Brightly painted surrealist faces grin, jeer and snarl at passers-by under the neon sign that heralds the entrance to Club Dada – a club that sits on Elm Street just shy of where it intersects with N. Crowdus Street. The masks, fabricated by local artists, have been there for 30 years — as long as the club itself.
Few venues in Deep Ellum can claim the kind of history that Club Dada can. It was opened in September 1986 by Tom Henvey, Doak Boettiger and David Border in the very spot it sits now. It was a trailblazer in the industrial part of town where warehouses dominated the neighborhood and there wasn’t much nightlife to speak of.
At the time, the center for entertainment in Deep Ellum was on Commerce Street where Theatre Gallery and Prophet Bar faced each other at the corner of Crowdus. Even on Commerce, there wasn’t much going on. Despite Deep Ellum’s rich history as a music destination in the 1920s, it had become a cultural desert.
Dada was one of the first above-ground nightlife clubs on Elm – a street that’s main claim to entertainment was after-hours warehouse parties in an era when ecstasy was legal and the drinking age was 18.
“When the guys got that building and decided to open a club, that was risky because Elm Street was uncharted territory. There wasn’t much of anything happening there,” says Jeff Liles, the booking agent at Dada when it opened and current artistic director at The Kessler.
Henvey lived in a loft in Deep Ellum and liked the neighborhood. He and the other owners were in an avante-garde performance troupe called Victor Dada and wanted a dedicated place to hold their shows, which could consist of poetry readings and comedy sketches. They chose the location because of the massive patio (which has now been whittled down and split among several businesses) and also because of the street-facing appeal with its large windows. People walking by could look in and see the performance.
“All it took is for us to go down there. Once we found the spot, it spoke to us,” says Border.
The trio immediately brought in Liles to fill up the calendar with musical shows on the nights that Victor Dada wasn’t performing. “Performance art, comedy and poetry on its own wasn’t going to be enough to sustain a venue of that size seven days a week, especially when Deep Ellum was still brand new and Elm Street was uncharted territory,” says Liles.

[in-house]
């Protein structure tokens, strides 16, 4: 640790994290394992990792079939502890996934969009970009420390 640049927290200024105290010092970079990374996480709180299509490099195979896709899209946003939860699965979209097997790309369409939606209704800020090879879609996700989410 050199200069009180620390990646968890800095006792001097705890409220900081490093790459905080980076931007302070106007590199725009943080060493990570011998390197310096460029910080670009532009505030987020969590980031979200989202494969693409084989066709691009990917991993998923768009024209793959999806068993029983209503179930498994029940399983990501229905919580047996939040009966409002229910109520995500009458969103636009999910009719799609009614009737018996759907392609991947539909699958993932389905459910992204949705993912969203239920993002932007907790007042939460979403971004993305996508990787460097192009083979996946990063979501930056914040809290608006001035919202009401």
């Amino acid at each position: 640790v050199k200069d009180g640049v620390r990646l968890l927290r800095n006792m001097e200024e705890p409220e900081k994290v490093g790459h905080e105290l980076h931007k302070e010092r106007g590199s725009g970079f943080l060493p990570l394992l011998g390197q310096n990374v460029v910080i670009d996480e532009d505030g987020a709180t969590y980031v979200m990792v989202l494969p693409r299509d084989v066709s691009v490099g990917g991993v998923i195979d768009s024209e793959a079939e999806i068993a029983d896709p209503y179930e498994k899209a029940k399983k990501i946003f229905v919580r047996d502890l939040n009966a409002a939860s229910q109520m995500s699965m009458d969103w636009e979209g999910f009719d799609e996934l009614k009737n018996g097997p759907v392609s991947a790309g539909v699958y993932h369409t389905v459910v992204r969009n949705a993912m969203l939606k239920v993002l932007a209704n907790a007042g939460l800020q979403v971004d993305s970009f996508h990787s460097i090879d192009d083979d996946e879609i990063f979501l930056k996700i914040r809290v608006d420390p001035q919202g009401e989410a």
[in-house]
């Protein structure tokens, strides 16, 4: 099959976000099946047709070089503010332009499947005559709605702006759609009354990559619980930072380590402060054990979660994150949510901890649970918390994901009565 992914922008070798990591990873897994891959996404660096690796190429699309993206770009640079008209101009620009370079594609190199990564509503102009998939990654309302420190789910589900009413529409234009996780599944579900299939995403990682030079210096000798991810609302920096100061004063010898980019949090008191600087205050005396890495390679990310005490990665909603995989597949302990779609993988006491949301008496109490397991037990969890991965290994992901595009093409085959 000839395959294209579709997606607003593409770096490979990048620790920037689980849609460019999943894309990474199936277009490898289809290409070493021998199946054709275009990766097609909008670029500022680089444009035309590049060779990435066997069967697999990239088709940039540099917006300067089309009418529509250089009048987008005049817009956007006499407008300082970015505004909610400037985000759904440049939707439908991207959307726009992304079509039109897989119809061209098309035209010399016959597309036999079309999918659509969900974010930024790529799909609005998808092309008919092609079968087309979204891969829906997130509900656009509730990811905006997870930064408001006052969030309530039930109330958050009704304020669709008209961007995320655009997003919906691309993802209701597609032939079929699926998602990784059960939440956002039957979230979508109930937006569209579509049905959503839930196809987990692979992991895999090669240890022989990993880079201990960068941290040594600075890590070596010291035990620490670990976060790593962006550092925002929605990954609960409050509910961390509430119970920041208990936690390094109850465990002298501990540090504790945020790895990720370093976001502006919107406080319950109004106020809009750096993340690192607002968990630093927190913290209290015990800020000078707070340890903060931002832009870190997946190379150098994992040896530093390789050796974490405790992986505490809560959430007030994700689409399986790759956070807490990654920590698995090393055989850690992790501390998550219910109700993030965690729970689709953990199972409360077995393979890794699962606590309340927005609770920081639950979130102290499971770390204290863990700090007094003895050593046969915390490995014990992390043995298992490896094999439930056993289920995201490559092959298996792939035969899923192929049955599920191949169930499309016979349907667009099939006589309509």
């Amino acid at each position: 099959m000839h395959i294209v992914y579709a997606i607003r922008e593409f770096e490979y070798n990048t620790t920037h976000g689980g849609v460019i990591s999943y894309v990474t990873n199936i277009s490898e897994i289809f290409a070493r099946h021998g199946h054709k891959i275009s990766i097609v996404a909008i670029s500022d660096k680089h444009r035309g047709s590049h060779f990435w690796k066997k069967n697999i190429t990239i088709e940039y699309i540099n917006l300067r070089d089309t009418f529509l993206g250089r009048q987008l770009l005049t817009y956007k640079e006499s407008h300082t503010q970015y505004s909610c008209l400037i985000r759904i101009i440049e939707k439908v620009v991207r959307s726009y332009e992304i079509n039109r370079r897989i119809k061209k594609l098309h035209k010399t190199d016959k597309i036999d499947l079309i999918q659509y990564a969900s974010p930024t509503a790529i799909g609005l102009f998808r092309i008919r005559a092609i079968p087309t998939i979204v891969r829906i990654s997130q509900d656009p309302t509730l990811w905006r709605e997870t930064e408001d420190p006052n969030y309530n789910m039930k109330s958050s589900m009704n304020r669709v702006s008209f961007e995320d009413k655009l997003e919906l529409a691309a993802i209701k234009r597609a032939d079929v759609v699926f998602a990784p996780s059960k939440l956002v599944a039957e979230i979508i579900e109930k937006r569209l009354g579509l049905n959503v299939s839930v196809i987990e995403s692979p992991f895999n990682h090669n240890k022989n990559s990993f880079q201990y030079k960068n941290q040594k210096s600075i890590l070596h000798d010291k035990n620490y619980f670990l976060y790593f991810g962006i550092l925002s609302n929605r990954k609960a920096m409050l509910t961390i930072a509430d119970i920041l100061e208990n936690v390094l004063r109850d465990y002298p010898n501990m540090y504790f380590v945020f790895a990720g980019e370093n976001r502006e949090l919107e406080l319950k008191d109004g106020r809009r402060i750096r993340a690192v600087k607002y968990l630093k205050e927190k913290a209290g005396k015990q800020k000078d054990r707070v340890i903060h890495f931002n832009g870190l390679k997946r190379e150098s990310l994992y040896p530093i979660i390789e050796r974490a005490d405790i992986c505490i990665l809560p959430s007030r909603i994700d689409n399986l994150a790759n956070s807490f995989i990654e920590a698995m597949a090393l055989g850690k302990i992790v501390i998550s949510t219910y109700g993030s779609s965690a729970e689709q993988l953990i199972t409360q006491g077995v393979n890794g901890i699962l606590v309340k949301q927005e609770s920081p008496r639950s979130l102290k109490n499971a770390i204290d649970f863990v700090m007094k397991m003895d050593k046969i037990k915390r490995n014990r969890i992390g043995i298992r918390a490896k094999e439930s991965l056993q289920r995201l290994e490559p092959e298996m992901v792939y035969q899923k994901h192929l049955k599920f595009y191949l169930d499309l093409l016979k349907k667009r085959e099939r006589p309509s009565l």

Bands like the New Bohemians, fronted by Edie Brickell (who’s now married to Paul Simon), got their start there. Brickell and the New Bohemians were fresh out of high school at Booker T. Washington and were packing out the venue.
“They started getting hugely popular, and Dada became their preferred venue in Deep Ellum,” says Liles. “They would play every other week in the backyard there, and would regularly draw 800 to 900 people.”
From that point, Dada became known as an incubator for emerging talent, oftentimes for kids who were fresh out of high school or attending the University of North Texas’ music school. “The Denton music scene was huge then. Club Dada was the Deep Ellum outpost for Denton,” says Liles.
Ten Hands from Denton played Dada regularly. “Ten Hands became equally as popular as the New Bohemians. Between those two groups, they started bringing a shit-ton of people to Dada, and those two groups more than anyone else solidified Dada as a live music destination,” Liles adds.
“There was a need for venues for local musicians to play, so we primarily were booking local musicians from the very beginning,” says Border. “We would get national acts to come through, but we were very interested in promoting the local music scene.”
To combat the dearth of live music venues in Deep Ellum, Border says Dada would book four or five acts each night just to allow everyone to get some stage time. Dada enjoyed massive success as the venue for the young, emerging music scene.